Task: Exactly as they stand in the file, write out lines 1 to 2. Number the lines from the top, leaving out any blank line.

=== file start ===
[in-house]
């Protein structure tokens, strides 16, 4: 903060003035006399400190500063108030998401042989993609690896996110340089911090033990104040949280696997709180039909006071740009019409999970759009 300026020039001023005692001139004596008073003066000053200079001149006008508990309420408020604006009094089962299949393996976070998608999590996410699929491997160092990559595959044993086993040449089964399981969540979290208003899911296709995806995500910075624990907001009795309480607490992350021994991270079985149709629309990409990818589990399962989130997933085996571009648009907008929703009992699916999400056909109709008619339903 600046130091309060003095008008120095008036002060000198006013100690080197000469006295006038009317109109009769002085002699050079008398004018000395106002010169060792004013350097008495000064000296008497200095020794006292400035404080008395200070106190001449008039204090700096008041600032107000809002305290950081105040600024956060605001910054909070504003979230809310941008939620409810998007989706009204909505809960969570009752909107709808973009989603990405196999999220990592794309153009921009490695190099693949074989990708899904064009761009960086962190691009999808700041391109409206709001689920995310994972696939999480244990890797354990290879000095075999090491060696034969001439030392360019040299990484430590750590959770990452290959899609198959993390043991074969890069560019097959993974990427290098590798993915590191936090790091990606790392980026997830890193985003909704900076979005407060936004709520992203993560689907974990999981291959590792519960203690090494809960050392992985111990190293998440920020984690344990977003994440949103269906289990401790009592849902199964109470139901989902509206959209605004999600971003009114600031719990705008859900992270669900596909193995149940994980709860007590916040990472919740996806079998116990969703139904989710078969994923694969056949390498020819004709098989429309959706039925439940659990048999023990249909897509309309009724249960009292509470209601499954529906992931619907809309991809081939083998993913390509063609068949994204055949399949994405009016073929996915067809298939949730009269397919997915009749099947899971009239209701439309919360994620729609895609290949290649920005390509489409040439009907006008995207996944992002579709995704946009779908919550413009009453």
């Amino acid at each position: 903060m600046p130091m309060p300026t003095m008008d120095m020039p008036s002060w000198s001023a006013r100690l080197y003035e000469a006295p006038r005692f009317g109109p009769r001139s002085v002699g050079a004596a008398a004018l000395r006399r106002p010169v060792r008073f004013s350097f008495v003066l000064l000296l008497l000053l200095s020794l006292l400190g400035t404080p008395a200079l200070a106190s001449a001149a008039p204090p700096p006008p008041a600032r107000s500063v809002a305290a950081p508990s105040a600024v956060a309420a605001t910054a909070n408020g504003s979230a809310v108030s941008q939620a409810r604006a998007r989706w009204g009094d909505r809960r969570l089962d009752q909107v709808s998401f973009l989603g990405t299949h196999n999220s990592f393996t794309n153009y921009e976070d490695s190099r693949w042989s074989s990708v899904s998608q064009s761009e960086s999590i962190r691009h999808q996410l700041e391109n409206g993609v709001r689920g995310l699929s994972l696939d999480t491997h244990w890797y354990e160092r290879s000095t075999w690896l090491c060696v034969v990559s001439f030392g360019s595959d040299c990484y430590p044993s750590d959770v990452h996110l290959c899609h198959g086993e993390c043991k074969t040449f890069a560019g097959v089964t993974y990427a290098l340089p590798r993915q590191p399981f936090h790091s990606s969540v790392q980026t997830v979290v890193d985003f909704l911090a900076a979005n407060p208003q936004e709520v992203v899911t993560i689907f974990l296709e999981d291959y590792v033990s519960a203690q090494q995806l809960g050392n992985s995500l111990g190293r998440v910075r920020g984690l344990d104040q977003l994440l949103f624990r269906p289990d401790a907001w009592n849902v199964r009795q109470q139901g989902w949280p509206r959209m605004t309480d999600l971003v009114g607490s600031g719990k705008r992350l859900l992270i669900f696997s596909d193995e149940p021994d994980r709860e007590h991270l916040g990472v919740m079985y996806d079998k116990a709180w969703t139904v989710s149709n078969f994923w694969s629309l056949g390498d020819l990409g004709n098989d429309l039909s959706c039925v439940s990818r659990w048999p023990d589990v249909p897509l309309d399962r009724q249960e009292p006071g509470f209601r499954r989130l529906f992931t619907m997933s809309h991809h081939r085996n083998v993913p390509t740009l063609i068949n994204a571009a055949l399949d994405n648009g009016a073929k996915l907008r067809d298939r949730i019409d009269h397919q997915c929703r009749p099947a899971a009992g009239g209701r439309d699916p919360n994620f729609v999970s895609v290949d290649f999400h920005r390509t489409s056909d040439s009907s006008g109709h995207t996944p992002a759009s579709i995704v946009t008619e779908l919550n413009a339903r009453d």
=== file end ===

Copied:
[in-house]
């Protein structure tokens, strides 16, 4: 903060003035006399400190500063108030998401042989993609690896996110340089911090033990104040949280696997709180039909006071740009019409999970759009 300026020039001023005692001139004596008073003066000053200079001149006008508990309420408020604006009094089962299949393996976070998608999590996410699929491997160092990559595959044993086993040449089964399981969540979290208003899911296709995806995500910075624990907001009795309480607490992350021994991270079985149709629309990409990818589990399962989130997933085996571009648009907008929703009992699916999400056909109709008619339903 600046130091309060003095008008120095008036002060000198006013100690080197000469006295006038009317109109009769002085002699050079008398004018000395106002010169060792004013350097008495000064000296008497200095020794006292400035404080008395200070106190001449008039204090700096008041600032107000809002305290950081105040600024956060605001910054909070504003979230809310941008939620409810998007989706009204909505809960969570009752909107709808973009989603990405196999999220990592794309153009921009490695190099693949074989990708899904064009761009960086962190691009999808700041391109409206709001689920995310994972696939999480244990890797354990290879000095075999090491060696034969001439030392360019040299990484430590750590959770990452290959899609198959993390043991074969890069560019097959993974990427290098590798993915590191936090790091990606790392980026997830890193985003909704900076979005407060936004709520992203993560689907974990999981291959590792519960203690090494809960050392992985111990190293998440920020984690344990977003994440949103269906289990401790009592849902199964109470139901989902509206959209605004999600971003009114600031719990705008859900992270669900596909193995149940994980709860007590916040990472919740996806079998116990969703139904989710078969994923694969056949390498020819004709098989429309959706039925439940659990048999023990249909897509309309009724249960009292509470209601499954529906992931619907809309991809081939083998993913390509063609068949994204055949399949994405009016073929996915067809298939949730009269397919997915009749099947899971009239209701439309919360994620729609895609290949290649920005390509489409040439009907006008995207996944992002579709995704946009779908919550413009009453």